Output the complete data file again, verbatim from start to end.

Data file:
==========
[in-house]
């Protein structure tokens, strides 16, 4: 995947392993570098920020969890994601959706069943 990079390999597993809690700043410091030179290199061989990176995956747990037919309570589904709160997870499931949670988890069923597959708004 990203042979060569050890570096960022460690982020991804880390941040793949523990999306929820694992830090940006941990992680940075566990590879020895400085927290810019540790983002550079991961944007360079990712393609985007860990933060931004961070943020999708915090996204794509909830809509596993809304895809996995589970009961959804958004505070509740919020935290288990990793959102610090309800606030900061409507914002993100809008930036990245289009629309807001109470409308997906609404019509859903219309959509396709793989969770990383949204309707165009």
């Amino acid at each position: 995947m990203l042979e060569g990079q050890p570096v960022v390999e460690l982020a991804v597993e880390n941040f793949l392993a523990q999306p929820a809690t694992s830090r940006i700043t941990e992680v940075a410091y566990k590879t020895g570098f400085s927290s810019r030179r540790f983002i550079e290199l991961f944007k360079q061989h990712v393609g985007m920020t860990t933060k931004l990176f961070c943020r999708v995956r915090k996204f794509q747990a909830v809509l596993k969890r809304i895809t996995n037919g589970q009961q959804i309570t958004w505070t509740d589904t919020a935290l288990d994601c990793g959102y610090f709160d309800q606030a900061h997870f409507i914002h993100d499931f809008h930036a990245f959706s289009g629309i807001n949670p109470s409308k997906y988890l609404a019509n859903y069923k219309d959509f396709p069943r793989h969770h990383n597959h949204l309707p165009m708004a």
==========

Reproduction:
[in-house]
């Protein structure tokens, strides 16, 4: 995947392993570098920020969890994601959706069943 990079390999597993809690700043410091030179290199061989990176995956747990037919309570589904709160997870499931949670988890069923597959708004 990203042979060569050890570096960022460690982020991804880390941040793949523990999306929820694992830090940006941990992680940075566990590879020895400085927290810019540790983002550079991961944007360079990712393609985007860990933060931004961070943020999708915090996204794509909830809509596993809304895809996995589970009961959804958004505070509740919020935290288990990793959102610090309800606030900061409507914002993100809008930036990245289009629309807001109470409308997906609404019509859903219309959509396709793989969770990383949204309707165009």
């Amino acid at each position: 995947m990203l042979e060569g990079q050890p570096v960022v390999e460690l982020a991804v597993e880390n941040f793949l392993a523990q999306p929820a809690t694992s830090r940006i700043t941990e992680v940075a410091y566990k590879t020895g570098f400085s927290s810019r030179r540790f983002i550079e290199l991961f944007k360079q061989h990712v393609g985007m920020t860990t933060k931004l990176f961070c943020r999708v995956r915090k996204f794509q747990a909830v809509l596993k969890r809304i895809t996995n037919g589970q009961q959804i309570t958004w505070t509740d589904t919020a935290l288990d994601c990793g959102y610090f709160d309800q606030a900061h997870f409507i914002h993100d499931f809008h930036a990245f959706s289009g629309i807001n949670p109470s409308k997906y988890l609404a019509n859903y069923k219309d959509f396709p069943r793989h969770h990383n597959h949204l309707p165009m708004a």